Fast-food giant McDonald’s recently announced that it is raising its entry-level pay within corporate-owned locations. Depending on geography, new hires can now expect to start anywhere between $11-$17 an hour. It’s a laudable step forward for the restaurant chain and its employees, but for the nation’s child care providers, the news adds insult to injury.
You’re probably wondering about the connection between the two. According to the U.S. Bureau of Labor Statistics, the median wage for child care professionals was $12.24 per hour in 2020. This isn’t the average pay, mind you, but the median, meaning that fully half of the early childhood workforce makes less – and almost always without retirement or employer compensated health care benefits.
But when those responsible for the early care and education of our children leave the field because work at one of the nation’s leading employers of public assistance beneficiaries offers them a significant fiscal advantage, then we must acknowledge that our system has failed.
Meanwhile, the annual rate of teacher turnover within child care settings has been estimated between 26 and 40 percent. At precisely the time children most require stable, loving relationships with skilled, professional caregivers, between a quarter and half of their teachers depart from the classroom each year.
Where do they go? Ask child care directors and you’ll hear a common refrain: “Teachers leave because they can make more money at…”
You could fill in the blank with virtually any answer, honestly. But among the most frequent responses is—you guessed it—McDonald’s.
Let’s pause for a moment to put that statement into context.
In October of 2020, the United States Government Accountability Office or GAO completed a study on federal safety net programs titled: Millions of Full-Time Workers Rely on Federal Health Care and Food Assistance Programs. The report’s title is incredible in and of itself.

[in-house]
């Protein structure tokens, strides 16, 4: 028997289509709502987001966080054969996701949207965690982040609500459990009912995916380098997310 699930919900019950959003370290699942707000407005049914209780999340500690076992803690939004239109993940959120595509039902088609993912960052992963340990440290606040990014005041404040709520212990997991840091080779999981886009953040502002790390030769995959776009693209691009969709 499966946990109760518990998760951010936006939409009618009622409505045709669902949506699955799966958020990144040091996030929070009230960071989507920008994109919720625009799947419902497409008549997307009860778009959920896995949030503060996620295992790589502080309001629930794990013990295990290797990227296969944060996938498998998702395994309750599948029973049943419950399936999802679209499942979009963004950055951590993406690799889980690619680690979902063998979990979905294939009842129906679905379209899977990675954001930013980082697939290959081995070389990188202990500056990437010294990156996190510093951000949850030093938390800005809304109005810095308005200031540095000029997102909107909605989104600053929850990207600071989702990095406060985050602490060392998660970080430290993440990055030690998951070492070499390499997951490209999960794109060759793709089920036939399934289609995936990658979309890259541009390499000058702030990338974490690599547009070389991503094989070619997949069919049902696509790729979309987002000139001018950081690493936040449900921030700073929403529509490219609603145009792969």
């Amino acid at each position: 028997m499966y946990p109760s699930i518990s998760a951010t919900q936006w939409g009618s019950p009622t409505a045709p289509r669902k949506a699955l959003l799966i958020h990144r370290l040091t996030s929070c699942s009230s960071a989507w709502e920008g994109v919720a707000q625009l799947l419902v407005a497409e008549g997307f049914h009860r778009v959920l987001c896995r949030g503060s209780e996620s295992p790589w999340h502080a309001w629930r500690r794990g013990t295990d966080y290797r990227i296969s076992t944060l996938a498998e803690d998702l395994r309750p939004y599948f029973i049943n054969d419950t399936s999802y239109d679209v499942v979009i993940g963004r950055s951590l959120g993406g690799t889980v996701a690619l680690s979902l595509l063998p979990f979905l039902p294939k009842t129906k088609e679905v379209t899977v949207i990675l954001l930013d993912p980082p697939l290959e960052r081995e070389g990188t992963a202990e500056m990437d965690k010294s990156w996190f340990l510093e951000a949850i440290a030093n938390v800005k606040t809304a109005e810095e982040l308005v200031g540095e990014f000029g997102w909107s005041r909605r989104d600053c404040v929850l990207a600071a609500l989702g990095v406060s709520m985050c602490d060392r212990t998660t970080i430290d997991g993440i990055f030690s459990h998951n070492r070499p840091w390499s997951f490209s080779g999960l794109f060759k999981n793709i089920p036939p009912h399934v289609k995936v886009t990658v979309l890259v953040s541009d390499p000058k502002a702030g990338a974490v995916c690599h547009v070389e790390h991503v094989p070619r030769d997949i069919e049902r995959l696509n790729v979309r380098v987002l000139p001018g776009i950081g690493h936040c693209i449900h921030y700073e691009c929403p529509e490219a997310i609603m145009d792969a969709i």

We’re not talking about people accessing public assistance because they are unemployed. Or even because they are under-employed, at least in terms of opportunity to work. This was a report about full-time workers qualifying for public assistance due to their unsustainably low wages. The report found that among Americans qualifying for Medicaid and SNAP (or food stamp) benefits, 70 percent were employed in full time jobs. Of this number, 90 percent were employed by private sector corporations.
And where do these people work? In large numbers the answer is McDonalds. The GAO found that the restaurant chain was among the top five employers of SNAP recipients in eight of nine states studied.
The intent here is not to criticize McDonalds. Indeed, the company—which turned a reported $4.73 billion dollar profit in 2020—deserves credit for taking steps to provide its employees a more livable wage. But when those responsible for the early care and education of our children leave the field because work at one of the nation’s leading employers of public assistance beneficiaries offers them a significant fiscal advantage, then we must acknowledge that our system has failed.
Decades of scientific research have established that the earliest years of life are a unique developmental window during which the fundamental architecture of the brain is wired. Children’s experiences during the years from birth to three, in particular, hold the power to promote—or hinder—their success in school and life. This brain building is dependent on responsive and nurturing interactions with caregivers – and not only those within their homes. It’s no exaggeration to suggest that the nation’s early childhood workforce plays a key role in the development of America’s human capital.
Yet we could hardly construct a more broken system of early care and education. Parents pay more for child care than they do for college tuition in many states. Providers—whose already precarious economic stability has been further imperiled by COVID-19—scrape by on the tiniest of margins. And the whole sad affair is balanced on the backs of child care professionals, largely women of color, who subsidize the ability of American parents to participate in the workforce through their acquiescence to inequitably low wages.
With the long-term savings associated with high-quality early childhood interventions well documented, it is both an injustice and self-defeating that our nation fails to value its children and their caregivers as much as it does its french fries. It’s time we do better.